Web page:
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Of Being a Farmer's Daughter


So what was it like to grow up on a farm? I'm sure there are many and varied answers to that question. I was the youngest child, with two sisters, about seven and fourteen years older than I. We'd moved to the farm when I was six-months old. It was the only life I'd known. No so for my sisters. And neither of them, I think, have quite the fondness for the old place that I had.


The one thing I can say with certainty is that farm life as lived then on our farm was quite independent. I read years later in a letter sent home from an immigrant his contention that the wonderful thing about this country is that you did not have to go with your hat in your hand to any man for a job here. Life on our farm was certainly like that. As long as you could afford to buy your seed and pay your taxes, you were your own boss. Total freedom. It was grand.


For me, life lived there was remote. Our only immediate neighbor was a family with two boys. one of whom was older than I by a year and the other was quite a bit younger than either of us. The boy nearly my age was my only playmate in my younger days. And he only came over to play, rarely. I have no idea how the arrangements were made. Certainly we weren't of an age to invite each other over. I would imagine our mothers arranged it. Who initiated it, I don't know.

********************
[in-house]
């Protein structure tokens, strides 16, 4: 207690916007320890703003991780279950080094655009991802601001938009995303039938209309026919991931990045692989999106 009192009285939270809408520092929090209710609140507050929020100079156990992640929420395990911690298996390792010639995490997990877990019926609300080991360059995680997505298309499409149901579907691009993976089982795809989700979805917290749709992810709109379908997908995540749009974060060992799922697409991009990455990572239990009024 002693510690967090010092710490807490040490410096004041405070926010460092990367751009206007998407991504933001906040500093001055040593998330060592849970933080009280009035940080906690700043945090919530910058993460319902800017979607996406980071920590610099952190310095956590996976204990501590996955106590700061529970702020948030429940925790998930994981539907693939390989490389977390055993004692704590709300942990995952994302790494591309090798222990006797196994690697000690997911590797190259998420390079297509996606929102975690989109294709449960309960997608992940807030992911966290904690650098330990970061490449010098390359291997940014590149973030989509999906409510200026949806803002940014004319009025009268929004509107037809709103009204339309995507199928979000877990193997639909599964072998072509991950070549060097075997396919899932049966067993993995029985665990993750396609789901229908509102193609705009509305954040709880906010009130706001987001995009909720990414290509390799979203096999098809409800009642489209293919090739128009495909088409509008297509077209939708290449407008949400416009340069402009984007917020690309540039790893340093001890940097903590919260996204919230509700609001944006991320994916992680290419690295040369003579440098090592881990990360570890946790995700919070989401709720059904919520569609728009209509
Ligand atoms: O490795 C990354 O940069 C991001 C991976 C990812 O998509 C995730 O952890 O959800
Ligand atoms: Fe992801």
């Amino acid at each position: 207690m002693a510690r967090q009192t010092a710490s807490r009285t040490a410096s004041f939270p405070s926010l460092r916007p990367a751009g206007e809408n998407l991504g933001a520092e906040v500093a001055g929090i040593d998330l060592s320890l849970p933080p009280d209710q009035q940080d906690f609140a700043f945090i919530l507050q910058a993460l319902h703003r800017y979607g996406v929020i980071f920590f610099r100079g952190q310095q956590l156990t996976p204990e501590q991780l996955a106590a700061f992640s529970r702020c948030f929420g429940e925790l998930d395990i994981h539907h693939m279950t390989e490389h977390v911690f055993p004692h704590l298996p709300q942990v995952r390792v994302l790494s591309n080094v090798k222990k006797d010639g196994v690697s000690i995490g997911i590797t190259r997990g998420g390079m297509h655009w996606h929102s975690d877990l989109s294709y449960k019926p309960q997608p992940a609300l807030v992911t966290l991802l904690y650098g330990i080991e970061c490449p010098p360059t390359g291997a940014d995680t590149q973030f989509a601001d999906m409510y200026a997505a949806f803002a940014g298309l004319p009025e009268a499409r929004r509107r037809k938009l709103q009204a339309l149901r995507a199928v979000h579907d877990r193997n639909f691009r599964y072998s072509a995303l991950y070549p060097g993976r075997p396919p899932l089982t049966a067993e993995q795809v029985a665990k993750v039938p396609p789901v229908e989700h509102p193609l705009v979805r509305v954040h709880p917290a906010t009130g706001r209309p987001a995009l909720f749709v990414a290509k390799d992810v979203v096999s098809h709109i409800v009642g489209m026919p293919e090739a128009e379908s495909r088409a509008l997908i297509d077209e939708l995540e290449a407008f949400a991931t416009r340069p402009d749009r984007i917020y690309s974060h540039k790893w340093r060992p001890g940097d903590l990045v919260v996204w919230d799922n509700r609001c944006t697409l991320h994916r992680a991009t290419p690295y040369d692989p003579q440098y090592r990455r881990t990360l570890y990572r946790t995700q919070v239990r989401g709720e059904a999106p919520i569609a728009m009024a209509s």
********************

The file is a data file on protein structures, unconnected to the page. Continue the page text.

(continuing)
But although playmates were few, I never found myself bored. I seemed to have been born with an innate enthusiasm to find something to do. And I've never had a lazy imagination.


So my daytimes were filled oftentimes with explorations: of the woods to the north and the east of our house; of the old granary, a dark spooky place, constructed of boards weathered to blackness and shrunken to the point that they no longer met at their edges; and of the hog styes half hidden and abandoned near the edge of the east woods. 


There were trips to the pond to swim, or to paddle a pontoon boat around on its surface, or to fish for blue gills or crappies. And there was my bicycle ridden at high speeds on grass covered dirt, which ultimately produced calves on me of incredible strength.


There were nuts to gather and crack in the fall and black raspberries to harvest in summer. I picked and pitted the cherries which Mom then went on to preserve, those wonderful, succulent, red orbs that were later turned into her fabulous pies. Her grandchildren still talk of her pies to this day, as do I. And there were peas to shell and strawberry beds to keep weeded and corn to be ground for the chickens. Life seemed never to stand still.


And it's gone now: the life we knew then -- and the land. We moved on, my sisters and I. Not being farmers. Not being folks of the land.